Dehydration

Dehydration is also extremely common among hikers. Lightheadedness, weakness and fatigue are just some of the symptoms of dehydration; confusion and blurred vision can also happen if severely dehydrated. The best test for hydration levels is your urine color. Physical activity and heat contribute to increased rates of lead to increased rates of dehydration. Dehydration is a frequent outcome of diarrhea and even fever.

In some cases, just water might not be enough to replenish your fluids. Water with salts and sugars added has a much higher hydrating power; sports drinks and rehydration tablets in your water (or just some table-salt and/or sugar) could also do.

Hyperthermia

Hyperthermia (heat shock) is very common summer hiking companion. The affected person will suffer from nausea, headache and might even become delirious or unconscious. The first thing to do to is help a hyperthermic person is to get them out from the heat and attempt to cool them down, as well as supply efficient rehydration formula. Wet towels, ventilation are effective ways to help cool the person down.

Hypothermia

Hypothermia is a dangerous drop in core body’s temperature. Given it is one of the most common causes of death among hikers, it is important to know how to recognize it and treat it.

Hypothermia is described as a dangerous drop in person’s core body temperature that may result in vital organ shutdown that may lead to consciousness and death. Hypothermic person may partially loose body’s functionality, including ability to warm themselves.

A hypothermic person might become confused, delirious, lose sense of cold (or even start feeling the opposite). Hypothermic people tend to become slow, appear lost. If you observe any of this in your hiking buddy (-ies), make shelter immediately, removing the person (-s) from the elements. Emergency space blankets, bivies, backpack-liners and natural rain and wind protection could save a life in this situation. Remove wet clothes and provide dry warm layers. If the person is seriously hypothermic, they might not be able to produce their own heat; hence you might have to warm them up with body-body contact. Warm drinks and sugary snacks will also help to warm up.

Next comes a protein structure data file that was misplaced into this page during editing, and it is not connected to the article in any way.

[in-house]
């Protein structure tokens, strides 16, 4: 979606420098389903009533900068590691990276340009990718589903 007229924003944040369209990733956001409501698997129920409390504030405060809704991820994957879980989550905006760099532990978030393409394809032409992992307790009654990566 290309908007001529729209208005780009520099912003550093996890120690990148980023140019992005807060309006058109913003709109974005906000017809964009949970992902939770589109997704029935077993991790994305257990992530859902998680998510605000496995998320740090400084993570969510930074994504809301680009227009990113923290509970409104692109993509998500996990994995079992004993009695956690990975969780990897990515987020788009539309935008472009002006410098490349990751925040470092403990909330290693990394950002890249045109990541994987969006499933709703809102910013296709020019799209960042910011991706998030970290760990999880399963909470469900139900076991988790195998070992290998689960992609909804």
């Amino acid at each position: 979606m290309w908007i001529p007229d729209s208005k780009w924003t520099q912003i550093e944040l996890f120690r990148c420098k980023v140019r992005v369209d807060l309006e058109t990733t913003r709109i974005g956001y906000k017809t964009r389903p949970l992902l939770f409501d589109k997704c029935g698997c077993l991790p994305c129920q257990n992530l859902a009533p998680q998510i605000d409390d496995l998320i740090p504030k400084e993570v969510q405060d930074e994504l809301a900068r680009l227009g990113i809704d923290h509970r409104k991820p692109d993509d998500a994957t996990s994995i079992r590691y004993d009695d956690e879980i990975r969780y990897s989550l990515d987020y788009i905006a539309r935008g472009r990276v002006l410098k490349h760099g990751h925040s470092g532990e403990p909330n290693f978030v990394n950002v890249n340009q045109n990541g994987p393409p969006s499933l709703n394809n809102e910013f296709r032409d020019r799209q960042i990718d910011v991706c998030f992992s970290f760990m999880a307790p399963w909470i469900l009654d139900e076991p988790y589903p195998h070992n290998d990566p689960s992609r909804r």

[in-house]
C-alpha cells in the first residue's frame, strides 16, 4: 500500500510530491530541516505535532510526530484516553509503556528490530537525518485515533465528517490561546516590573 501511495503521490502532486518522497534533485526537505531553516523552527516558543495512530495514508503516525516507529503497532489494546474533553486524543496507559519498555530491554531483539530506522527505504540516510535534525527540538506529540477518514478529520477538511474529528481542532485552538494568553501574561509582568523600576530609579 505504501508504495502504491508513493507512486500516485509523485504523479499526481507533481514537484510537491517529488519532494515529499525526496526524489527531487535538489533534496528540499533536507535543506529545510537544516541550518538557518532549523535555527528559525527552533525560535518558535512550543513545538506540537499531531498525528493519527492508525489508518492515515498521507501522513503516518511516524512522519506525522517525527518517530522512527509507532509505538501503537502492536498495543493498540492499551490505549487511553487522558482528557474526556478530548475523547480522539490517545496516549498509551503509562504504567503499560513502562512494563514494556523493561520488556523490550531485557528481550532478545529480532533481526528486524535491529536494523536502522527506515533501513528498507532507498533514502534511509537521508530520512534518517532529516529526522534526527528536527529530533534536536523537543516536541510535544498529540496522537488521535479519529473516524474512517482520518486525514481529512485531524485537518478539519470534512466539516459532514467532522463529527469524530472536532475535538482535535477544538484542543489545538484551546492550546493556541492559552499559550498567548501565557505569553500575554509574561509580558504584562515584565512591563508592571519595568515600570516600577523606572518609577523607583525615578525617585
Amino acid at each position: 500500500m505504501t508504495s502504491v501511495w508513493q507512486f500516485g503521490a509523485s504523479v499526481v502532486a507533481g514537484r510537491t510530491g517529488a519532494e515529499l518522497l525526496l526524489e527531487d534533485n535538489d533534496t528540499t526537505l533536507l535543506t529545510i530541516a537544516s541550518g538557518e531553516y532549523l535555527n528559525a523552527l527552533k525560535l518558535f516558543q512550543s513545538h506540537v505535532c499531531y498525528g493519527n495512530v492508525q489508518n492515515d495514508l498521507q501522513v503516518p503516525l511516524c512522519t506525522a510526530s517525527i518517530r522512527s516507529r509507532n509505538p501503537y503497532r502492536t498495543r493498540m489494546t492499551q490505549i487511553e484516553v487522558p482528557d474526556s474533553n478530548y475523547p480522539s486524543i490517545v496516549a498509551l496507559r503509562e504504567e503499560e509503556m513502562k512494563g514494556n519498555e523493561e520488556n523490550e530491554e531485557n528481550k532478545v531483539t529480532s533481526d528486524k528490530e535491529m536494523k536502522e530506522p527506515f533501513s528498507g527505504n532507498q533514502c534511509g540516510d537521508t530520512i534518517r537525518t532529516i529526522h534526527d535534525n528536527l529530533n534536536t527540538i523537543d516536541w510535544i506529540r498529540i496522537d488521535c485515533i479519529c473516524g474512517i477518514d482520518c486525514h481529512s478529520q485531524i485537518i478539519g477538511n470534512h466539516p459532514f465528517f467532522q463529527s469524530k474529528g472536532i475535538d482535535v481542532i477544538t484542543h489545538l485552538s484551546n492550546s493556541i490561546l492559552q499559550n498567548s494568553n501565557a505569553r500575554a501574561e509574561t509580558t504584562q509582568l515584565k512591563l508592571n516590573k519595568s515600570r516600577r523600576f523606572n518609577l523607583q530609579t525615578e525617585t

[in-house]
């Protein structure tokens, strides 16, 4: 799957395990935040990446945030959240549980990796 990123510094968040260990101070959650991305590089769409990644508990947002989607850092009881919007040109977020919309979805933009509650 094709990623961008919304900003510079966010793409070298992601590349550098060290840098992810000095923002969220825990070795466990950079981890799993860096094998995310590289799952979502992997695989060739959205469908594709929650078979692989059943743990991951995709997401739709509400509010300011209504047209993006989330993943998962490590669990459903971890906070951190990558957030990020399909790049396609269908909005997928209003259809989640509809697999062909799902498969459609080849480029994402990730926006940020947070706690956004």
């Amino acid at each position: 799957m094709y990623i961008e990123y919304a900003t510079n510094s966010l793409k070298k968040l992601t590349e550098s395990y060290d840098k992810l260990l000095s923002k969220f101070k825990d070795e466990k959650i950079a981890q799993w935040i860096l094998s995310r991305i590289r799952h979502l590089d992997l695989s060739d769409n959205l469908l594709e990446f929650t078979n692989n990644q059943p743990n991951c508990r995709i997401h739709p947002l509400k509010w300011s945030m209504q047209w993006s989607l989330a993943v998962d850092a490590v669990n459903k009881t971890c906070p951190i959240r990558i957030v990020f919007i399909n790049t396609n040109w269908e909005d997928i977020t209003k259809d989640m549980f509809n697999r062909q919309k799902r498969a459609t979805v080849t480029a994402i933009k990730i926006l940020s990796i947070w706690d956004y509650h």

Alcohol might be detrimental for a hypothermic person. The sense of warmth alcohol provides is false – actually leeching your core body’s heat and making them cool down even faster.

As you might have gathered already, hypothermia is very dangerous and challenging to deal with in backcountry; hence should best be avoided. Moving fast and snacking on high calorie foods will help your body generate enough heat and prevent any of this from happening.